Interview - Coffee Break with Geoffrey Drake-Brockman

6th Jan 2020 • Enrichment

“I am interested in the social impact of technology, a theme which I approach formally with geometric and colour based composition, as well as implementing electronic, interactive systems in my work. I seek to create autonomous works that are able to support unique, emergent, ongoing dialogues between viewer and art object...” - Geoffrey Drake-Brockman is a local artist specialising in large-scale installations.

(Above: Coppelia One, 2018 - Interactive Humanoid Robot)

Geoffrey has exhibited in New York, London, Singapore, Aarhus, Perth, Sydney, Brisbane, Melbourne, and Canberra. He has shown work at The National Gallery of Australia, The Morris Museum, The Singapore Art Museum, and The Perth Institute of Contemporary Art. His noteworthy public commissions include the eleven-metre-tall robotic sculpture Totem (2012) at the Perth Arena and the interactive light sculpture Surface at the Perth Children's Hospital (2016). You may have also come across his work at the annual Sculpture by the Sea.

Where do your ideas come from? Take us in to the creative mind of Geoffrey Drake-Brockman…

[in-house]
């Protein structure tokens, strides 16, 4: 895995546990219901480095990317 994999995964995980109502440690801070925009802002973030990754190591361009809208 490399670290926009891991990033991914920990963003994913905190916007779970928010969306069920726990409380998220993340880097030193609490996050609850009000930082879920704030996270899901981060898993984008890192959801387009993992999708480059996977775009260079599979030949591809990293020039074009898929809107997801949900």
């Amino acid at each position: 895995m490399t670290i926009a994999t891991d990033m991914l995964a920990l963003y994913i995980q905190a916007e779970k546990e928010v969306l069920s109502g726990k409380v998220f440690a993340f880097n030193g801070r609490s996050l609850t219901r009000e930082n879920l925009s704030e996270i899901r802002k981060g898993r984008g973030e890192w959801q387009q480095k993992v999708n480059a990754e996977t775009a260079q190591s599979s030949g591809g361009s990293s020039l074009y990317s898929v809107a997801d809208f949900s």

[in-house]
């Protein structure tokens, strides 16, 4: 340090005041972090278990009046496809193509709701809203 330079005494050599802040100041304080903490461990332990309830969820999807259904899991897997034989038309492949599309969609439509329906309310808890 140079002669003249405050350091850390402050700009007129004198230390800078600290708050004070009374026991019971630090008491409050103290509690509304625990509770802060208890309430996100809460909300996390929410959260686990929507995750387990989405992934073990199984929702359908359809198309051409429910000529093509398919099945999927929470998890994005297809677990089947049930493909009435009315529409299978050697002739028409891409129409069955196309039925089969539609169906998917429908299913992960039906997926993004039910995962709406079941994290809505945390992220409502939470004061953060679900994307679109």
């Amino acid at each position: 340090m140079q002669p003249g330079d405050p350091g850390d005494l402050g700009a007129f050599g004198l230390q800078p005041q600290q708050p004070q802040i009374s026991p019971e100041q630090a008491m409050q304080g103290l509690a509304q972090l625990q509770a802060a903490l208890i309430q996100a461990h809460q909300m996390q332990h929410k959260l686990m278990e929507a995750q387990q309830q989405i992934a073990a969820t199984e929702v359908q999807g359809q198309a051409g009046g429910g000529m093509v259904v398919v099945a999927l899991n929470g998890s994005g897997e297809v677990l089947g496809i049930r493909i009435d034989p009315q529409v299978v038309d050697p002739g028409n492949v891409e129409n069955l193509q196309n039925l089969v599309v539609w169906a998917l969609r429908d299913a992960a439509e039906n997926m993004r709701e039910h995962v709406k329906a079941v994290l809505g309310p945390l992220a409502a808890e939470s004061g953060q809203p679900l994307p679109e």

As an artist I'm pretty much concept-driven. Once I've determined that something "just has to be made", I will work on the technicalities of its realisation. I'm not wedded to any particular material or process, they just have jobs to do. I'm generally happy to learn how to manipulate a new material or integrate a novel technology if it allows a necessary idea to be expressed. I have a few abiding themes that have stuck with me for a while - like the notion of feedback, which is the active ingredient of Cybernetics. and is closely related to the ideas of interaction and complicity. Focussing on feedback places the arena of interest outside the work itself, into the space between the object and viewer. There is also the concept of "robot mythologies" or psychic origin stories - drawing on a collective pool of narratives that can set enduring cultural frames around new ideas in elucidating ways. There are a bunch of compositional devices that I often return to as well, such as the incorporation of a familiar motif, something that's well-understood and familiar to all, to act as the welcome-mat for something else that's a perhaps a bit slipperier, more multivalent and less predictable. In terms of how I actually go about filling in blanks when it comes to ideas for new work, my practical approach is to allocate time to the task. Real thinking for me is computer-switched-off time. Half a day spent walking around outdoors, trying to keep my thinking on-topic as much as I can, and making occasional notes and sketches in my notebook is pretty much my process. All that said, I usually have a pretty big ideas backlog anyway. The major bottleneck is realisation rather than conceptualisation. By the time I've spent a year working on one project I've usually thought of a dozen others that would be cool to do as well, resources permitting